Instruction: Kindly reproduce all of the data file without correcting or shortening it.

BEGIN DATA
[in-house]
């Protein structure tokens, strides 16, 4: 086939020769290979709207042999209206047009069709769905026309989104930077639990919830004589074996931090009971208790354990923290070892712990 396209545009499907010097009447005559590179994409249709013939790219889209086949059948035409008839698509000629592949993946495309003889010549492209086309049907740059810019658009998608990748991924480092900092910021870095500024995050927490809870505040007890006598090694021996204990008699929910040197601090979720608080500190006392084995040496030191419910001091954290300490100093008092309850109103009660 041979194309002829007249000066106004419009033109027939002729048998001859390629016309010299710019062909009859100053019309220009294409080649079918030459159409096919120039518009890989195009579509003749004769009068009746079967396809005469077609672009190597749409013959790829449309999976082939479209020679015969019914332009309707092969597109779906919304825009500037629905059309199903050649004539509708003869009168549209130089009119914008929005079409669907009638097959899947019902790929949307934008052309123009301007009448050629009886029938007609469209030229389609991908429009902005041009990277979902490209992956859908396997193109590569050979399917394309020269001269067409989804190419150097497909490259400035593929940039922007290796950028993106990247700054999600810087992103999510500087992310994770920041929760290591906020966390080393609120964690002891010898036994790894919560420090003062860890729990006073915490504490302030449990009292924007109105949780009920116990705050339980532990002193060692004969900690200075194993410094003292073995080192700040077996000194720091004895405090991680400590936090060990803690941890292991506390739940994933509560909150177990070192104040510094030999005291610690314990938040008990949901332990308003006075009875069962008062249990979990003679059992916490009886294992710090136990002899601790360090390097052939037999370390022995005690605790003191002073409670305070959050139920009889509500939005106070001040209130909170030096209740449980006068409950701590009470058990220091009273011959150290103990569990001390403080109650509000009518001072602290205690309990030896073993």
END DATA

[in-house]
């Protein structure tokens, strides 16, 4: 086939020769290979709207042999209206047009069709769905026309989104930077639990919830004589074996931090009971208790354990923290070892712990 396209545009499907010097009447005559590179994409249709013939790219889209086949059948035409008839698509000629592949993946495309003889010549492209086309049907740059810019658009998608990748991924480092900092910021870095500024995050927490809870505040007890006598090694021996204990008699929910040197601090979720608080500190006392084995040496030191419910001091954290300490100093008092309850109103009660 041979194309002829007249000066106004419009033109027939002729048998001859390629016309010299710019062909009859100053019309220009294409080649079918030459159409096919120039518009890989195009579509003749004769009068009746079967396809005469077609672009190597749409013959790829449309999976082939479209020679015969019914332009309707092969597109779906919304825009500037629905059309199903050649004539509708003869009168549209130089009119914008929005079409669907009638097959899947019902790929949307934008052309123009301007009448050629009886029938007609469209030229389609991908429009902005041009990277979902490209992956859908396997193109590569050979399917394309020269001269067409989804190419150097497909490259400035593929940039922007290796950028993106990247700054999600810087992103999510500087992310994770920041929760290591906020966390080393609120964690002891010898036994790894919560420090003062860890729990006073915490504490302030449990009292924007109105949780009920116990705050339980532990002193060692004969900690200075194993410094003292073995080192700040077996000194720091004895405090991680400590936090060990803690941890292991506390739940994933509560909150177990070192104040510094030999005291610690314990938040008990949901332990308003006075009875069962008062249990979990003679059992916490009886294992710090136990002899601790360090390097052939037999370390022995005690605790003191002073409670305070959050139920009889509500939005106070001040209130909170030096209740449980006068409950701590009470058990220091009273011959150290103990569990001390403080109650509000009518001072602290205690309990030896073993």